Nancy Tait: Campaigner dedicated to fighting for the rights of asbestos victims

Nancy Tait was the foremost campaigner of her generation for the rights of the victims of occupational illnesses, particularly those related to asbestos. She grew up in an era when the mineral was regarded as a lifesaver, but she lived to see it become a "killer dust". Her life was dedicated to ensuring that everyone recognised that lethal potential and that victims of asbestos received adequate compensation.

Tait was unlikely material for a workers' rights campaigner. She was born in Enfield, north London, the daughter of William and Annie Clark. Her father was a compositor. She was educated at Enfield County School for Girls and then joined the Civil Service. Her career was interrupted by the Second World War, but she found herself working alongside her future husband, Bill Tait, who was a telephone engineer for the General Post Office (GPO). They married in 1943 and by the end of the war had a son, John.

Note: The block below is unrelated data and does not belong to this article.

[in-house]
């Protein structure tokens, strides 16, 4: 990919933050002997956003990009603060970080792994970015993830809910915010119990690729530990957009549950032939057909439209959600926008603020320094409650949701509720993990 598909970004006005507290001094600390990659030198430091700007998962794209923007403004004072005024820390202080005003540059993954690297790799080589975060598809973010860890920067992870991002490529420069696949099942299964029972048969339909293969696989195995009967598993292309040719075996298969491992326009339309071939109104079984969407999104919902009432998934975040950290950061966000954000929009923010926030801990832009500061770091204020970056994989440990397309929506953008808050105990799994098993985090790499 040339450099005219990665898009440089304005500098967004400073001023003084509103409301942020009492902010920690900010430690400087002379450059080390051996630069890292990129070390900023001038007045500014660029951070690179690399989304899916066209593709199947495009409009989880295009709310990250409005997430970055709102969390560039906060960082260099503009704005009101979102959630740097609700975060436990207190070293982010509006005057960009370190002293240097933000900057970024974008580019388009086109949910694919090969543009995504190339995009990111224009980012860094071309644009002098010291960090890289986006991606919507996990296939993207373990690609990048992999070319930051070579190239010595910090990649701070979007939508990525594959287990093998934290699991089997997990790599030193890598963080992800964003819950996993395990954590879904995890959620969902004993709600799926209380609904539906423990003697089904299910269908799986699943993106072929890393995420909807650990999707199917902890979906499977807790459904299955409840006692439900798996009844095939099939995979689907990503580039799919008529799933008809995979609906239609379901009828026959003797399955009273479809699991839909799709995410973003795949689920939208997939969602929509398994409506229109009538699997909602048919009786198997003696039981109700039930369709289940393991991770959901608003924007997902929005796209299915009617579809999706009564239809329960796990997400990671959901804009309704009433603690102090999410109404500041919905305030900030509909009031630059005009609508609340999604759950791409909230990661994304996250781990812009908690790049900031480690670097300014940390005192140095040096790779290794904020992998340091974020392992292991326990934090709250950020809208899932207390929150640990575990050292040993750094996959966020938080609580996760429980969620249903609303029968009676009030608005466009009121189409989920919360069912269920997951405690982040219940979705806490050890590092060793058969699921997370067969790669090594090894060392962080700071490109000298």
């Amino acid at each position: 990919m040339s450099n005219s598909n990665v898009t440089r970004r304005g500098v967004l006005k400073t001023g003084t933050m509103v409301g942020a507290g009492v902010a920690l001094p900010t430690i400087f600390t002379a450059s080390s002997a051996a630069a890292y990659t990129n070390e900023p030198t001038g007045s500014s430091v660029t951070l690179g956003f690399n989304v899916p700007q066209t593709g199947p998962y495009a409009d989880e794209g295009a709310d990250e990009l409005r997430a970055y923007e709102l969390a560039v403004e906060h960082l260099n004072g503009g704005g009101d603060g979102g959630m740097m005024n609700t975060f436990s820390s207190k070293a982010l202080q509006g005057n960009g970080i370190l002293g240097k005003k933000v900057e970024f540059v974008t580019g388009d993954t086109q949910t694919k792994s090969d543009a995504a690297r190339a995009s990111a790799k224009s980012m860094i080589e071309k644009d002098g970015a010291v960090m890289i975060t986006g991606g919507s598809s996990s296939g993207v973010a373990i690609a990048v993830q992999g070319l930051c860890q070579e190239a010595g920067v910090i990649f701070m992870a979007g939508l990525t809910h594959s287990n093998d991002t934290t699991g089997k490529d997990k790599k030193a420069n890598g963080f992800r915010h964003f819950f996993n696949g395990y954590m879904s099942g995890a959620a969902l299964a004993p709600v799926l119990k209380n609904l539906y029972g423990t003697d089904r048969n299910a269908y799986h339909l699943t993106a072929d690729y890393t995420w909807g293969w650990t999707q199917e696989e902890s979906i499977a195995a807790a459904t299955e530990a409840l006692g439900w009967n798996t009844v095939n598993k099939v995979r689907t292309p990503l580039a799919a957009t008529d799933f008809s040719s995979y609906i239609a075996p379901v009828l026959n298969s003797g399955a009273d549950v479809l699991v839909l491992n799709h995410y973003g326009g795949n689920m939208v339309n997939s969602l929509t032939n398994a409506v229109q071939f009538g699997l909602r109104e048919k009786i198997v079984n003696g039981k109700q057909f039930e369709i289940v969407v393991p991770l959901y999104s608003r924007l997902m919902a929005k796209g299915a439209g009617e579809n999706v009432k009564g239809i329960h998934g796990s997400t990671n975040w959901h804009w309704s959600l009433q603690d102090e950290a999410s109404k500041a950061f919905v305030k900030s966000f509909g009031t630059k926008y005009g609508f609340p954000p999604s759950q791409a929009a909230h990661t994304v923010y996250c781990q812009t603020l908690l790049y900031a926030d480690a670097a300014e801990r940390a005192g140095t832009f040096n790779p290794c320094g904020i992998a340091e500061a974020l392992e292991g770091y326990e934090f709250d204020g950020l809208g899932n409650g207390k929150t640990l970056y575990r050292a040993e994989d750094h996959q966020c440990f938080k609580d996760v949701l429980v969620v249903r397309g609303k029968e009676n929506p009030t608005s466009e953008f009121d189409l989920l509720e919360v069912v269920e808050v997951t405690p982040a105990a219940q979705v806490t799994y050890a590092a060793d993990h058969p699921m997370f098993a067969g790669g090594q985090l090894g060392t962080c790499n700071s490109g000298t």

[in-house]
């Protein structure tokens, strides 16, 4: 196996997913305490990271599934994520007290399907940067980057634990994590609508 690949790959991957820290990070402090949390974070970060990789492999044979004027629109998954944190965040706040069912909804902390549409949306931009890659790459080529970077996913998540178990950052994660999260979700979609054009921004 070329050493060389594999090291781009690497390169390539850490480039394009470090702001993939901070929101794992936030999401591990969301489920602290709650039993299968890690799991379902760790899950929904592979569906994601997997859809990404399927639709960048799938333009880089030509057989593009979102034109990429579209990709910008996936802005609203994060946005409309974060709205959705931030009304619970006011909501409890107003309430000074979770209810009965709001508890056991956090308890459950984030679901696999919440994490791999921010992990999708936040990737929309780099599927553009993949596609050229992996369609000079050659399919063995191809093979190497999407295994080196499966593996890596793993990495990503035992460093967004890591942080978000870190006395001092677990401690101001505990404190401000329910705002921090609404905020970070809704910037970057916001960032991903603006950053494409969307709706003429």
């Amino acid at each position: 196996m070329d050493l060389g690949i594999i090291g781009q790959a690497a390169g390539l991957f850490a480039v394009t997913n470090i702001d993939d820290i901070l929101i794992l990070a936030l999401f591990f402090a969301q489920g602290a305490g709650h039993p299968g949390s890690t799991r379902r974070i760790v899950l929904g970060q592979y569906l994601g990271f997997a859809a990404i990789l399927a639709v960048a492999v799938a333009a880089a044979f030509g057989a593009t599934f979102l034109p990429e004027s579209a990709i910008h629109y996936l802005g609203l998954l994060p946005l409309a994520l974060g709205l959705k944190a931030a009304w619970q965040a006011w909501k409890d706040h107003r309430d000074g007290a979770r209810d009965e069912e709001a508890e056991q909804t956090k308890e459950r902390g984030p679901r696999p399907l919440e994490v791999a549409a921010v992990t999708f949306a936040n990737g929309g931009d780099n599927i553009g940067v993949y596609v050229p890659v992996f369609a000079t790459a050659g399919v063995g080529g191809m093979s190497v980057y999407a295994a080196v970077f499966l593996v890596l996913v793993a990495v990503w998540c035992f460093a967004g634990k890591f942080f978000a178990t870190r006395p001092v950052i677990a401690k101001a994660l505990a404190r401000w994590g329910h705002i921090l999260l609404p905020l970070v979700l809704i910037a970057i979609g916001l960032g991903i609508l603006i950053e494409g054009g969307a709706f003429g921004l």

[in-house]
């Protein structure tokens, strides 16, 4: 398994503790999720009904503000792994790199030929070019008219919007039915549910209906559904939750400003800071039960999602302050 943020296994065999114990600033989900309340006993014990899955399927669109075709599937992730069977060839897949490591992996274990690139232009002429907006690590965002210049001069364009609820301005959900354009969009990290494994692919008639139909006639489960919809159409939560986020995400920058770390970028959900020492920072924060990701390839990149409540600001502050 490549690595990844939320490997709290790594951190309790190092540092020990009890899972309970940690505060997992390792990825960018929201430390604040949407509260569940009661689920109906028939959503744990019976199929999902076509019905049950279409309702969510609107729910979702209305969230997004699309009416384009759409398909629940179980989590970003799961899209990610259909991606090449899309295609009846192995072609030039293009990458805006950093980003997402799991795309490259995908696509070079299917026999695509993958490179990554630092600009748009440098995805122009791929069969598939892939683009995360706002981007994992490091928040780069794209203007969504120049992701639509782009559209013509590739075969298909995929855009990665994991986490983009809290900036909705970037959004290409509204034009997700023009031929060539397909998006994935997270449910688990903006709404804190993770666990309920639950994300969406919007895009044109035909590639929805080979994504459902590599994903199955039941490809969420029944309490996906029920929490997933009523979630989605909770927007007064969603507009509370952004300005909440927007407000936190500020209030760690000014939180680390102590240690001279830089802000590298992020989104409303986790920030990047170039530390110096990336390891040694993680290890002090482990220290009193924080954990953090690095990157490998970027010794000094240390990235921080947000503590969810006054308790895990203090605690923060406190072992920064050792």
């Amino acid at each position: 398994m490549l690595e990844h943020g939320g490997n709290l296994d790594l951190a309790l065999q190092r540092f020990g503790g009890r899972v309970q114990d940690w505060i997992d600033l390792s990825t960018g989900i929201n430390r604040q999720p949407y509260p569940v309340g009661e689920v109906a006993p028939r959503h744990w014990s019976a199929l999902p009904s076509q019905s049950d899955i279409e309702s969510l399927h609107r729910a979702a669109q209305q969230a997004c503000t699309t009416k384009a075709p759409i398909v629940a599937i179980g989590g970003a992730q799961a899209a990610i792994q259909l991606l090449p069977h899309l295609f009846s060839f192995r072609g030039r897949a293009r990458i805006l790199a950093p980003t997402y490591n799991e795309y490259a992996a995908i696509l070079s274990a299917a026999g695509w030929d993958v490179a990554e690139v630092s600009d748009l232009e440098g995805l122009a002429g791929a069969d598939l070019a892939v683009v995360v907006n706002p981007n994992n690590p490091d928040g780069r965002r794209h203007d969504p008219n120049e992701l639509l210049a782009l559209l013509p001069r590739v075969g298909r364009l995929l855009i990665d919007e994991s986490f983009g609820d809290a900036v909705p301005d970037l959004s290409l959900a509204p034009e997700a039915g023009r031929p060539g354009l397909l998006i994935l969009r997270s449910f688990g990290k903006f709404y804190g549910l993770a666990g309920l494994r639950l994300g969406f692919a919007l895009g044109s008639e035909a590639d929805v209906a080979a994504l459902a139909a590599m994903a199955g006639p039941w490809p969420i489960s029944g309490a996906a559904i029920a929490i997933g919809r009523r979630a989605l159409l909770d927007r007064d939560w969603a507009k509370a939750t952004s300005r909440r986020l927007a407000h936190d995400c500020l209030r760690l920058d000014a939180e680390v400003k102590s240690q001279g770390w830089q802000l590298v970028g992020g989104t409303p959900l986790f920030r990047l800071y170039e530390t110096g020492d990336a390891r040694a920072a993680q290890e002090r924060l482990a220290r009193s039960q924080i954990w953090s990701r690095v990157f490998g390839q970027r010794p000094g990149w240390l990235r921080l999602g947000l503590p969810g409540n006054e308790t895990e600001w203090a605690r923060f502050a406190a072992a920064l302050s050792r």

Tait settled into conventional married life, the family income supplemented by her various clerical jobs. In 1967, however, Bill became seriously ill. He died the following year, at the age of 61. The cause was pleural mesothelioma, a virulent lung cancer associated with asbestos. Watching her husband become distressed and then destroyed by the disease proved life-changing for Tait, who engaged in a protracted battle over the occupational nature of the illness.

Bill had not worked in the asbestos industry, but he had inhaled fibres from asbestos products in his "downstream" occupation. In trying to establish that such exposure was enough to cause mesothelioma, Tait encountered official obstructionism that she later described as "completely unscrupulous and ruthless". Moreover, she had lost employment and pension rights, thus involving her in another battle for compensation. She was offered £4,000 ex gratia by the GPO (which she refused) and a £154-a-year pension. A government minister told her that she would not necessarily get both.